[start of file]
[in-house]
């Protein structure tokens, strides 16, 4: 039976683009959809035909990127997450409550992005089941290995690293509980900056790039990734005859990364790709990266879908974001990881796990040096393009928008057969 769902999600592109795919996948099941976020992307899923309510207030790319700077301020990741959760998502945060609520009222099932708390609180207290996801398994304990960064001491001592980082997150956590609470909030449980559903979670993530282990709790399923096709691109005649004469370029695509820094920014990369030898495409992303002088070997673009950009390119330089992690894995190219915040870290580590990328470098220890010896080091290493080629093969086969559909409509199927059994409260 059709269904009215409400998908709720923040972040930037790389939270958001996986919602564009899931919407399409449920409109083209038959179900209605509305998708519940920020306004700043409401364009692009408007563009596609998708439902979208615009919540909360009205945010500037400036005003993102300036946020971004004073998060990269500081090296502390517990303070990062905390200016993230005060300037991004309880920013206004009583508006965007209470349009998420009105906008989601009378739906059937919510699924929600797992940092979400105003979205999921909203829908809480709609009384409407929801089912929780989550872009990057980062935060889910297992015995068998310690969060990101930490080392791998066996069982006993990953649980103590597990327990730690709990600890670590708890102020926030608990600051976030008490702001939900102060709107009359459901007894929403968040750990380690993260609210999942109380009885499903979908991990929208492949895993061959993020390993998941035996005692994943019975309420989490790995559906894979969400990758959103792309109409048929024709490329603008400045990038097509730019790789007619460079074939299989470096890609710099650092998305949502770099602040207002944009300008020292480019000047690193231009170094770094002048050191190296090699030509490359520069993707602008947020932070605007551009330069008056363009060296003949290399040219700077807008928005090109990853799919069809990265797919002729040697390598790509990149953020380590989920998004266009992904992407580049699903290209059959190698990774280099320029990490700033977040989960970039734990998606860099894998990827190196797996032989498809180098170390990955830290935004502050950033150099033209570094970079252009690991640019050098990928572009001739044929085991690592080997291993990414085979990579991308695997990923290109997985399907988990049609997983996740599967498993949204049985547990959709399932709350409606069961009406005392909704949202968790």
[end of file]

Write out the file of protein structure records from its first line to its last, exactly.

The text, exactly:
[in-house]
């Protein structure tokens, strides 16, 4: 039976683009959809035909990127997450409550992005089941290995690293509980900056790039990734005859990364790709990266879908974001990881796990040096393009928008057969 769902999600592109795919996948099941976020992307899923309510207030790319700077301020990741959760998502945060609520009222099932708390609180207290996801398994304990960064001491001592980082997150956590609470909030449980559903979670993530282990709790399923096709691109005649004469370029695509820094920014990369030898495409992303002088070997673009950009390119330089992690894995190219915040870290580590990328470098220890010896080091290493080629093969086969559909409509199927059994409260 059709269904009215409400998908709720923040972040930037790389939270958001996986919602564009899931919407399409449920409109083209038959179900209605509305998708519940920020306004700043409401364009692009408007563009596609998708439902979208615009919540909360009205945010500037400036005003993102300036946020971004004073998060990269500081090296502390517990303070990062905390200016993230005060300037991004309880920013206004009583508006965007209470349009998420009105906008989601009378739906059937919510699924929600797992940092979400105003979205999921909203829908809480709609009384409407929801089912929780989550872009990057980062935060889910297992015995068998310690969060990101930490080392791998066996069982006993990953649980103590597990327990730690709990600890670590708890102020926030608990600051976030008490702001939900102060709107009359459901007894929403968040750990380690993260609210999942109380009885499903979908991990929208492949895993061959993020390993998941035996005692994943019975309420989490790995559906894979969400990758959103792309109409048929024709490329603008400045990038097509730019790789007619460079074939299989470096890609710099650092998305949502770099602040207002944009300008020292480019000047690193231009170094770094002048050191190296090699030509490359520069993707602008947020932070605007551009330069008056363009060296003949290399040219700077807008928005090109990853799919069809990265797919002729040697390598790509990149953020380590989920998004266009992904992407580049699903290209059959190698990774280099320029990490700033977040989960970039734990998606860099894998990827190196797996032989498809180098170390990955830290935004502050950033150099033209570094970079252009690991640019050098990928572009001739044929085991690592080997291993990414085979990579991308695997990923290109997985399907988990049609997983996740599967498993949204049985547990959709399932709350409606069961009406005392909704949202968790």